A remarketing tool, Engage’s Echo system observes visitors to a site, records their behavior via anonymous cookie, and then serves ads based on the interests the visitor has demonstrated. For example, the system is meant to differentiate surfers who have purchased items from a marketer’s site, and those who have not — and deliver targeted messaging, across the Engage Media network, accordingly. The goal, say the product’s developers, is to facilitate a second sale.
“If [e-commerce sites] can get someone to make a second purchase in a thirty-day time, the probable lifetime value of a customer goes up dramatically,” said Dave Miller, director of new product development for Engage AdKnowledge. “What makes this thing powerful, is the ability to do cross-selling and up-selling.”
Miller said the program’s charter customers have achieved an average 289 percent increase in post-click conversion rates, but declined to elaborate whether the ROI based on on-site profiling, with its higher degree of specificity, is proving greater than network-wide profiling.
But he did say Echo and Engage’s network-wide profiling products, which involves a database of more than 84 million anonymous profiles, were meant to work in conjunction with each other. Sharing profiles allows marketers to serve ads to specific users across Engage’s network, based on the preferences they demonstrated at the marketer’s site.
“In the original endeavor of Engage Media, we made the decision to look at every movement of browser across Web sites, every page, every site, and somehow categorize and catalog it. What ends up being generated are category-wide interests,” he said. “But there are opportunities for profiling that are basically done on very specific moments to a user that are very indicative of their interests.”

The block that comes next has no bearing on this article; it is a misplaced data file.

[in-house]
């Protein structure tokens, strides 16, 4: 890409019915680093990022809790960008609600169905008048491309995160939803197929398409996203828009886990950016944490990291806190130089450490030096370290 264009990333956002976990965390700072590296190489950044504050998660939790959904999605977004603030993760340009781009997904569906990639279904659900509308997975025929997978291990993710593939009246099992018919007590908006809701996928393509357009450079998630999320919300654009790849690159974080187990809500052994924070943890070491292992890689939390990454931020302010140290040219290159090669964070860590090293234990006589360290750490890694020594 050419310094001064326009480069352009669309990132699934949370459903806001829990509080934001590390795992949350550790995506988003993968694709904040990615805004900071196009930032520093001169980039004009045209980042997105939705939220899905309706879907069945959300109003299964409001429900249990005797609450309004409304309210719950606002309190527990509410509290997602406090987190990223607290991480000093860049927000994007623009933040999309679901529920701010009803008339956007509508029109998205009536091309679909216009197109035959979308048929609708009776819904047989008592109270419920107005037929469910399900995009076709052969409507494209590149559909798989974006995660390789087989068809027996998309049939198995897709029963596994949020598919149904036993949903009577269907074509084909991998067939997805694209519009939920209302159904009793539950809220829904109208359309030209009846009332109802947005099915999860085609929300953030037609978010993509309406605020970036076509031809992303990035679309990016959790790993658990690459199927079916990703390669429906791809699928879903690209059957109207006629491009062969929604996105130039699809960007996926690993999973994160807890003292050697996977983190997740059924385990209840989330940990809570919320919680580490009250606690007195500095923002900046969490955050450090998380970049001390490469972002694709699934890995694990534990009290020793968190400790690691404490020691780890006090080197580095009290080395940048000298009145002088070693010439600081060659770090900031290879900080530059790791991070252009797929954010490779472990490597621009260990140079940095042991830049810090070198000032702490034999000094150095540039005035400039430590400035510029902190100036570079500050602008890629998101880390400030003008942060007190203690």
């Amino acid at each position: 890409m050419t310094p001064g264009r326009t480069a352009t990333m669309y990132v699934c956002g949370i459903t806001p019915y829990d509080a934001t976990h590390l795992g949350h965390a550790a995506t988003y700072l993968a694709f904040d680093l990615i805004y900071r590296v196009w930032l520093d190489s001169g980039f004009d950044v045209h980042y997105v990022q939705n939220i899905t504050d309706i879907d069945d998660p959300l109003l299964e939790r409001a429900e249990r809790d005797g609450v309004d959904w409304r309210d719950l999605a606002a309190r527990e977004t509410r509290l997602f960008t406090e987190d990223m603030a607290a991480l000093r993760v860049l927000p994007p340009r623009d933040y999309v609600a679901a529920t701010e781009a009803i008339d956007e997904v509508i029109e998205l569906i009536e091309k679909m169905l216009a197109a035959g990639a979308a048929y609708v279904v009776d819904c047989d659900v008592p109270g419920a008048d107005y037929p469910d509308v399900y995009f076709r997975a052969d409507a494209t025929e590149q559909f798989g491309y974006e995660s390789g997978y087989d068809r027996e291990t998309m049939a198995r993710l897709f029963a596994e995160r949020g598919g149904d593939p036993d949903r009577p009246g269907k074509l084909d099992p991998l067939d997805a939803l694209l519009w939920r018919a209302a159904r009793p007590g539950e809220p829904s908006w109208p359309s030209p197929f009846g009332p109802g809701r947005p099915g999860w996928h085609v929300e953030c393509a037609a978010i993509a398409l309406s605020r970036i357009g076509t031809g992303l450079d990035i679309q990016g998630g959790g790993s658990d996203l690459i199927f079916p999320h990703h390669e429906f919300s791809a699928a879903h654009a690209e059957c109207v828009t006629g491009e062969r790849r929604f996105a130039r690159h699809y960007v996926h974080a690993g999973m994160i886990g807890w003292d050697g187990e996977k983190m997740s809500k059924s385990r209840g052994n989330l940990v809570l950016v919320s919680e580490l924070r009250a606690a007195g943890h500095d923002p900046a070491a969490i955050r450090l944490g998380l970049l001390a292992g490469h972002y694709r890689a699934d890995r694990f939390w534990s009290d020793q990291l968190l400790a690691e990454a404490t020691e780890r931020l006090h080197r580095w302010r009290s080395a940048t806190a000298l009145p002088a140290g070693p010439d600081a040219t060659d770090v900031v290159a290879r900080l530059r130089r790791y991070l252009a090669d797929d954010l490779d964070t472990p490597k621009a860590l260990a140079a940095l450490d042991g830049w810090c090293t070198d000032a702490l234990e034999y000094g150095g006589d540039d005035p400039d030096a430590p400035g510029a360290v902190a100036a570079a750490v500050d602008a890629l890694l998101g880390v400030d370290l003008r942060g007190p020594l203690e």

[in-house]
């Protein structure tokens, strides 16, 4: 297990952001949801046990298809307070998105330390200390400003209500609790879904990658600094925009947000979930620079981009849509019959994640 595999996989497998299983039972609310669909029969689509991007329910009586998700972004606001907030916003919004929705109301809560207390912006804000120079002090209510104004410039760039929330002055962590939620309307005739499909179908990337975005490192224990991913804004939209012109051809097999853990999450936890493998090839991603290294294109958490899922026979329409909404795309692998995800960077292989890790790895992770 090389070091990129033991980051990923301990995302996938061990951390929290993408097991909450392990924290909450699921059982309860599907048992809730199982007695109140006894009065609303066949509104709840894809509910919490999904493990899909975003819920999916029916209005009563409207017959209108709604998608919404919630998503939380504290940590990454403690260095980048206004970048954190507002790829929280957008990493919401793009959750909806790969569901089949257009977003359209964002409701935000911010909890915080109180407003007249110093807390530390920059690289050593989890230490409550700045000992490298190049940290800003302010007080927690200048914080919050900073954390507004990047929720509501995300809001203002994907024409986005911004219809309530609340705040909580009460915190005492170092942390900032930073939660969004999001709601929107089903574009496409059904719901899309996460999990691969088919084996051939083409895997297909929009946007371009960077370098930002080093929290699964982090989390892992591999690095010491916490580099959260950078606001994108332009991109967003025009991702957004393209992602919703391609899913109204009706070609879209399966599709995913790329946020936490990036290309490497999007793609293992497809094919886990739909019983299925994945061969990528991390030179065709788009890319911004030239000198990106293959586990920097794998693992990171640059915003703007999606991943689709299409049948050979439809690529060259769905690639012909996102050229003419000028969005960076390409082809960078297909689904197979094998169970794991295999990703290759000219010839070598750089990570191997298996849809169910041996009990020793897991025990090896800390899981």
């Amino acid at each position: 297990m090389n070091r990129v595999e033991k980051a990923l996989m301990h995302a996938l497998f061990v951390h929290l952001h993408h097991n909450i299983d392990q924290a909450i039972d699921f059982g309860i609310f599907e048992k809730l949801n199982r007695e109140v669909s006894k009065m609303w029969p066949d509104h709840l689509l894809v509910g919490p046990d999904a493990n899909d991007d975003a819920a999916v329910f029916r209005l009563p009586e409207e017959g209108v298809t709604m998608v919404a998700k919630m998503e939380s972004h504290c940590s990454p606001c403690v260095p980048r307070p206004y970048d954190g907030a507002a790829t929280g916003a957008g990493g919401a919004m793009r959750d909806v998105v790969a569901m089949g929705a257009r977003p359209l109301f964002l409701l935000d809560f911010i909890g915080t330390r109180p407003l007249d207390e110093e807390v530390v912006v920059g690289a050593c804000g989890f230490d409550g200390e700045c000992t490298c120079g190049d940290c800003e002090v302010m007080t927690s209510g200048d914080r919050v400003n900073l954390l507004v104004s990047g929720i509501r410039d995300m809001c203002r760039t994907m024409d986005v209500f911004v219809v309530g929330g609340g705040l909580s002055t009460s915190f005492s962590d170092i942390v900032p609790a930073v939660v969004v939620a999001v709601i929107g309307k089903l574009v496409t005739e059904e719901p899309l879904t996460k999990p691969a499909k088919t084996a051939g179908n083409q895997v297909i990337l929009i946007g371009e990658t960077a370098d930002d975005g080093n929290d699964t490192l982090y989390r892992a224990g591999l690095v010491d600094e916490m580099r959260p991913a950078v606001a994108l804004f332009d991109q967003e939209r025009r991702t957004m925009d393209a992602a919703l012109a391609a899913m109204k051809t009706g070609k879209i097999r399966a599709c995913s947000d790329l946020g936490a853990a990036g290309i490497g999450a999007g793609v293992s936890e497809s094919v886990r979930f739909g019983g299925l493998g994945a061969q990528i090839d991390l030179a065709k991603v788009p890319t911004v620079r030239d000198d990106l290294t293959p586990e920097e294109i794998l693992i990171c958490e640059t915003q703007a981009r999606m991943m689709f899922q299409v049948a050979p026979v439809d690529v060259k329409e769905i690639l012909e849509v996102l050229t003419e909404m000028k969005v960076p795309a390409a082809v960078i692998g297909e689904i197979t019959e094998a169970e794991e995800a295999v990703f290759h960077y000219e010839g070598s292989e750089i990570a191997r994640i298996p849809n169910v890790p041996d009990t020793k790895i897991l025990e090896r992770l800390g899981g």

Echo is similar in function to competitor DoubleClick‘s
Boomerang product, which debuted almost a year ago. But Miller said one of Echo’s major differentiators is its access to Engage’s broad ad network of more than 4,500 sites.
“Every advertiser’s dream is to control their communication they have with a customer. Those are limited when [users] come to a Web site: when they come, customers already have some knowledge of what the advertiser does,” he said.
“But if they identified them out on the Web, and continue to communicate to them in same way on Web sites — that’s an enormous advantage over having to make bland and generalized marketing messaging that tries to capture large group of advertisers.
Miller said he anticipates Echo amounting to about ten to twenty percent “of the media side of our business. Once Echo is fully developed, it could be a lot of our business.”